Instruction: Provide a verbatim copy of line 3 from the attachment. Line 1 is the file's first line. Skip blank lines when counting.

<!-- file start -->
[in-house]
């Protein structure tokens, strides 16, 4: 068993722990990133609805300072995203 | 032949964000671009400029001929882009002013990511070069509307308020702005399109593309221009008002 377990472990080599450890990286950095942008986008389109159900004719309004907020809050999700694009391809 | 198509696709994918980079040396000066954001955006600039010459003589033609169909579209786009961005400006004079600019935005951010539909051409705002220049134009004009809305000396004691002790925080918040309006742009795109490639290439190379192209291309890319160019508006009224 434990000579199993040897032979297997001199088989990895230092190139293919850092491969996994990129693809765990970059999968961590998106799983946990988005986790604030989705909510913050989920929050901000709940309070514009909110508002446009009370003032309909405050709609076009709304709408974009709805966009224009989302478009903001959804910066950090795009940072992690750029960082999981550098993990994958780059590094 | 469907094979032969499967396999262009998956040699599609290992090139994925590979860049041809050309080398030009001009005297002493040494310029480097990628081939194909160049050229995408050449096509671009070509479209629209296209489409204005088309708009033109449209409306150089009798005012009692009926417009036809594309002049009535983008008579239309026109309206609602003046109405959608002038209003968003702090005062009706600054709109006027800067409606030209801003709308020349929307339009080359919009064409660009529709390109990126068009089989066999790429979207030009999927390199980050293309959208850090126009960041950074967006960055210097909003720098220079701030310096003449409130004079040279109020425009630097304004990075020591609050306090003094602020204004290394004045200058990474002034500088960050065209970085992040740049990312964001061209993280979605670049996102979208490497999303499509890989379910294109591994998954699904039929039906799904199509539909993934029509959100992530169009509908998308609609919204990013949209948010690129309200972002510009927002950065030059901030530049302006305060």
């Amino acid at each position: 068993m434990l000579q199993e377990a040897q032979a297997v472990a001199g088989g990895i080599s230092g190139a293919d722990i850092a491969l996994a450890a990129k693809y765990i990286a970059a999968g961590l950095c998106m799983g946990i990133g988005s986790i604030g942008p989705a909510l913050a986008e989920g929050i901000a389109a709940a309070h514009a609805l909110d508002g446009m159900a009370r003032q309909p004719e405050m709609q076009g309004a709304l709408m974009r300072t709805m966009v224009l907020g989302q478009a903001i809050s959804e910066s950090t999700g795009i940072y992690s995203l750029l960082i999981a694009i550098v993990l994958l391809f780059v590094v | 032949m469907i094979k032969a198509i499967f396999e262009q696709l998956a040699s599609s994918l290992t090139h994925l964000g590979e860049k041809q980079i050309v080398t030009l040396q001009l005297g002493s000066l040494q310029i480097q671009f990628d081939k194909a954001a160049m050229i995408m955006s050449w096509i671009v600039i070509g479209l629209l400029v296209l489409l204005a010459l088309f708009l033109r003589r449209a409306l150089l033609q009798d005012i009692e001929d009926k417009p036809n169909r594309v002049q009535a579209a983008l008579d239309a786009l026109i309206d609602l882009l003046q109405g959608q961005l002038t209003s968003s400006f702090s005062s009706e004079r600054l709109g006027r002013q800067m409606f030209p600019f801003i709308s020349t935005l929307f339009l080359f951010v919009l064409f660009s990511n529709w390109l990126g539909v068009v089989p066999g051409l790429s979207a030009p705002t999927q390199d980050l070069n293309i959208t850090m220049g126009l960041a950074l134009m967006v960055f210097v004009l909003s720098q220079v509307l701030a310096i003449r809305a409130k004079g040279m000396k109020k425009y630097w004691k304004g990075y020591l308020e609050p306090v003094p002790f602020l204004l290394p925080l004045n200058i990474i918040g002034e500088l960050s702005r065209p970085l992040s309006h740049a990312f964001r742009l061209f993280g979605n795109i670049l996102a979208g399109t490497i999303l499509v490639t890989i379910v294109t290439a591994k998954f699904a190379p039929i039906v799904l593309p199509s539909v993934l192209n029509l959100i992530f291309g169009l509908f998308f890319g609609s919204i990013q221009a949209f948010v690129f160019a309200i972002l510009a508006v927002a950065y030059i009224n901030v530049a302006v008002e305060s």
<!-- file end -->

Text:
């Amino acid at each position: 068993m434990l000579q199993e377990a040897q032979a297997v472990a001199g088989g990895i080599s230092g190139a293919d722990i850092a491969l996994a450890a990129k693809y765990i990286a970059a999968g961590l950095c998106m799983g946990i990133g988005s986790i604030g942008p989705a909510l913050a986008e989920g929050i901000a389109a709940a309070h514009a609805l909110d508002g446009m159900a009370r003032q309909p004719e405050m709609q076009g309004a709304l709408m974009r300072t709805m966009v224009l907020g989302q478009a903001i809050s959804e910066s950090t999700g795009i940072y992690s995203l750029l960082i999981a694009i550098v993990l994958l391809f780059v590094v | 032949m469907i094979k032969a198509i499967f396999e262009q696709l998956a040699s599609s994918l290992t090139h994925l964000g590979e860049k041809q980079i050309v080398t030009l040396q001009l005297g002493s000066l040494q310029i480097q671009f990628d081939k194909a954001a160049m050229i995408m955006s050449w096509i671009v600039i070509g479209l629209l400029v296209l489409l204005a010459l088309f708009l033109r003589r449209a409306l150089l033609q009798d005012i009692e001929d009926k417009p036809n169909r594309v002049q009535a579209a983008l008579d239309a786009l026109i309206d609602l882009l003046q109405g959608q961005l002038t209003s968003s400006f702090s005062s009706e004079r600054l709109g006027r002013q800067m409606f030209p600019f801003i709308s020349t935005l929307f339009l080359f951010v919009l064409f660009s990511n529709w390109l990126g539909v068009v089989p066999g051409l790429s979207a030009p705002t999927q390199d980050l070069n293309i959208t850090m220049g126009l960041a950074l134009m967006v960055f210097v004009l909003s720098q220079v509307l701030a310096i003449r809305a409130k004079g040279m000396k109020k425009y630097w004691k304004g990075y020591l308020e609050p306090v003094p002790f602020l204004l290394p925080l004045n200058i990474i918040g002034e500088l960050s702005r065209p970085l992040s309006h740049a990312f964001r742009l061209f993280g979605n795109i670049l996102a979208g399109t490497i999303l499509v490639t890989i379910v294109t290439a591994k998954f699904a190379p039929i039906v799904l593309p199509s539909v993934l192209n029509l959100i992530f291309g169009l509908f998308f890319g609609s919204i990013q221009a949209f948010v690129f160019a309200i972002l510009a508006v927002a950065y030059i009224n901030v530049a302006v008002e305060s």